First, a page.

EV sales down in 2015
John Goreham's picture

Buyer Interest In EVs Down in 2015 As Electrics Continue Decline

Why don’t Americans want electric vehicles? For the same reason they didn’t want them in 1884.
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April through August was the best period of sales for EVs in the U.S ever. The problem is that it was not this past April through August but that period in 2014. For affordable EVs, the peak came in 2013. EVangelists blame the automakers, OPEC, fracking, a vast right–wing conspiracy, and warming deniers for the failure of EVs in America. However, the truth remains that ever since EVs were invented (in the late 1800s), EV designers could only offer two of the three important things car owners want: Good Range, Affordability, and Decent Performance. Internal combustion engine vehicles offer all three. Concurrent with declining EV sales, sales of the other 99.8 percent of the vehicles we Americans buy and drive have gone through the roof and are at historic highs.

The news is really only bad for mainstream and affordable EVs. Tesla is rocking. It sold about 50,000 Model S cars globally this year, about half of them in the U.S. In contrast to the Volt and Leaf, the Teslas are going up in price. The Model S got more expensive adding AWD, driver aids, and a second motor. The shorter-range base model is now discontinued. The 208 Model X SUV/minivans the company produced in 2015 all sold at well over $100K.

Both the Chevy Volt and Nissan Leaf are “new” for the 2016 model year. Both cars go much farther on a charge than the “40 miles per day on average” that EV enthusiasts always point out we Americans drive (while ignoring the fact that most also take trips much farther than affordable battery electrics can effectively go.) In the case of the 2016 Leaf, the newness is a slightly extended range to over 100 miles. It didn’t help the brand in December. Nissan sold just 1,348 2016 Leafs in December. That is half the rate the older model did last December. For the year, Leaf sales plummeted 42%. Nissan has an all-new EV design concept in the shadows, like every major player does, to offer hope to the faithful.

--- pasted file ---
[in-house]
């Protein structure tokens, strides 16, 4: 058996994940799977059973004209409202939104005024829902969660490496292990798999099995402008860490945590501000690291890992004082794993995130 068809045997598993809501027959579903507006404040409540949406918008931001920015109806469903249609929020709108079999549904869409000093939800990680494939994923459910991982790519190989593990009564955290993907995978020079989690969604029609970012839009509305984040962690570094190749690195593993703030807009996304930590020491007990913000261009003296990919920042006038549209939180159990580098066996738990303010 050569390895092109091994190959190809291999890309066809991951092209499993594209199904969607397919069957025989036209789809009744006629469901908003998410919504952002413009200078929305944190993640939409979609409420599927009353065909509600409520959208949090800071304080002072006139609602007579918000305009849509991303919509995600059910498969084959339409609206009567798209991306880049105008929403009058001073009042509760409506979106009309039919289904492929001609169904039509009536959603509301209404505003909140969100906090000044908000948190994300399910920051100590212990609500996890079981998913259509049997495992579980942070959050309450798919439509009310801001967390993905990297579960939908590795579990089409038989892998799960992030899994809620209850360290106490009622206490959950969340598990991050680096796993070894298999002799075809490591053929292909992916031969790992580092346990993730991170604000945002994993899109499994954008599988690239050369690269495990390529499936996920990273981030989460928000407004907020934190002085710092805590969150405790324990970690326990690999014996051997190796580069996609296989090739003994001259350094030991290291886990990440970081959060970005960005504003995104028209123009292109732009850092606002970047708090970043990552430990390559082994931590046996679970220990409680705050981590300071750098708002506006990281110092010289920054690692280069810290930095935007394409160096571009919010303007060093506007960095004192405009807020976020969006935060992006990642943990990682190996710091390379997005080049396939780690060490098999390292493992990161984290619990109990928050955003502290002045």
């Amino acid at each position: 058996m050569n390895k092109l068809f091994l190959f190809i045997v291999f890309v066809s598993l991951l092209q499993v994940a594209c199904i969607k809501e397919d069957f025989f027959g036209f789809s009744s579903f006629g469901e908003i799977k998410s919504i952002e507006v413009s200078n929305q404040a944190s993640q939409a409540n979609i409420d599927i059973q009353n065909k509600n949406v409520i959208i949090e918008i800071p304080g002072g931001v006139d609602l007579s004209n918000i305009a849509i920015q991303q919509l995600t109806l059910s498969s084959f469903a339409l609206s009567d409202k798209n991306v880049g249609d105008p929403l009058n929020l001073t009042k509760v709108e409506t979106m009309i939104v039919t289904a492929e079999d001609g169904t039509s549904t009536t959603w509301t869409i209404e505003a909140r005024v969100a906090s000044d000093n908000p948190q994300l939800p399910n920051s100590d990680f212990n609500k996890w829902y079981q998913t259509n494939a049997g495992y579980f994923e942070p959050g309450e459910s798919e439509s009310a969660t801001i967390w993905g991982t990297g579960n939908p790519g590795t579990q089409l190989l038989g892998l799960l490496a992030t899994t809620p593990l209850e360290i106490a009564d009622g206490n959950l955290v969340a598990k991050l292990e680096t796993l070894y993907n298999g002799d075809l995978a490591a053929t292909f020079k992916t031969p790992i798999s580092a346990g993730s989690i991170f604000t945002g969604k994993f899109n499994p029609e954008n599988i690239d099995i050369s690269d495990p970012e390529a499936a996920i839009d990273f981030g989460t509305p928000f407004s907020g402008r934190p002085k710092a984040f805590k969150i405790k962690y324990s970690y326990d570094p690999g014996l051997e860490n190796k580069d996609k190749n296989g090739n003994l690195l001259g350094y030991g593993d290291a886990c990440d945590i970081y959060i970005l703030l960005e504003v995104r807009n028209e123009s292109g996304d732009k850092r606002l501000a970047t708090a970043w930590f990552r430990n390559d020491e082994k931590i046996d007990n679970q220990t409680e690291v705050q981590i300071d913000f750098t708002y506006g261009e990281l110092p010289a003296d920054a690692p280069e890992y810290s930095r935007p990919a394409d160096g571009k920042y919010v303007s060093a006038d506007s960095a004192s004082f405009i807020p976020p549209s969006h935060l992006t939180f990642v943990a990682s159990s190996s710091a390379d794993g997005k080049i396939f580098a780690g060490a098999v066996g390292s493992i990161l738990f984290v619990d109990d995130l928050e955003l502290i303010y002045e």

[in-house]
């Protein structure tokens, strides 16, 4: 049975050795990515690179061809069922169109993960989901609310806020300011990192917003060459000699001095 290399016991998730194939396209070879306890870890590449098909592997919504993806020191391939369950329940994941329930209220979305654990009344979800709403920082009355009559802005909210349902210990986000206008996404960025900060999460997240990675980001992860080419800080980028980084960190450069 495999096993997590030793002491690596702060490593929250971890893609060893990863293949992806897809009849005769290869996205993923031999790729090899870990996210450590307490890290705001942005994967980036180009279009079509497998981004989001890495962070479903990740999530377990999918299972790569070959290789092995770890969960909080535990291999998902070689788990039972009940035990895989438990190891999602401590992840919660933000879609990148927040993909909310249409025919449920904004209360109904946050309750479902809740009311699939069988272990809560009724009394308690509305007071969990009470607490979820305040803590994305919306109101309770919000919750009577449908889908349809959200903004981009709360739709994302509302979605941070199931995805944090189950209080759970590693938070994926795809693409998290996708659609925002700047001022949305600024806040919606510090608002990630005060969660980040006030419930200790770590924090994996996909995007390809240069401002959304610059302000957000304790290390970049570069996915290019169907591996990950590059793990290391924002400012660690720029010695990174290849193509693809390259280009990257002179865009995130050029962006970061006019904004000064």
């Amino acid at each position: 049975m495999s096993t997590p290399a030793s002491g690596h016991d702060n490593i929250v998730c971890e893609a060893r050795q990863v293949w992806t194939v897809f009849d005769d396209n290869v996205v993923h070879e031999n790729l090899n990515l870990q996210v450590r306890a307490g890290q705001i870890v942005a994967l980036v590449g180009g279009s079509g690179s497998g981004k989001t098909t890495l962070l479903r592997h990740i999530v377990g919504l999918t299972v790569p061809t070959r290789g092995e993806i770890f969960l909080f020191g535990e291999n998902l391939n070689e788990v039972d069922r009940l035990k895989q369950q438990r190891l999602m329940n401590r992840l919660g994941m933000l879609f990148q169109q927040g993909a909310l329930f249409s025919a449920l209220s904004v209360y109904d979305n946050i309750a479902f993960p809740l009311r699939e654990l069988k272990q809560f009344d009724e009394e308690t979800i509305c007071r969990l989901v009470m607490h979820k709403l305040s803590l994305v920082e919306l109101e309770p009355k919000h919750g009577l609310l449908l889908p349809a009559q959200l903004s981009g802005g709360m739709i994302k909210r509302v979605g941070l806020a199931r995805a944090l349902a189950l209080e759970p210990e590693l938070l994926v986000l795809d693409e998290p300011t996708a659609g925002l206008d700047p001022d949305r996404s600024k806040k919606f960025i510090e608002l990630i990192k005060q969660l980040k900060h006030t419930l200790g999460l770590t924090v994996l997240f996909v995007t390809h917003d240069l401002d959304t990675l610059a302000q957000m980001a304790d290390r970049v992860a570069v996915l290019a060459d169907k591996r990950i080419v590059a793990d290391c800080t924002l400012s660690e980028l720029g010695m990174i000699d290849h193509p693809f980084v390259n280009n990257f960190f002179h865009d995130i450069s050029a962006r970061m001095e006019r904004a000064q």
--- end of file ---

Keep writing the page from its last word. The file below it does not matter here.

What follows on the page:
The Volt is much more radically redesigned. The 2016 Volt is better than the outgoing model in pretty much every single way, and prices are now lower for the Volt (and Leaf) than in the past. Chevy says that “nearly all” the 2,115 Volts sold by GM in December were the all-new 2016 models. That is up from last year but only matches the Volt's peak sales rate from 2011 and 2013. Those EV advocates that thought the new models would spur sales have no real data to support that – yet.

Green cars, in general, have slumped. The older than dust Toyota Prius hybrid declined about 11% in 2015, but its actual sales numbers are still very impressive at about 15,000 units sold in December. That number was up for 2014 and about matched 2013. The Prius also had its best-ever sales month in the state of California. Not bad for a vehicle being replaced by an all-new 2016 Prius design in the coming month.


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Comments

Yes EV sales are down. We were interested in a 2015 Volt. but waited to pick up a 2016-better in every way. I don't live in a CARB state so we are still waiting. Now the Chevy Bolt is promised to be here in 9 months. I will forgo the Volt and get the 200 mile BEV instead. The Tesla gen 3 and Chevy Bolt will be here soon. Why get a Leaf that might go 100 miles. If you can wait you can get twice the range.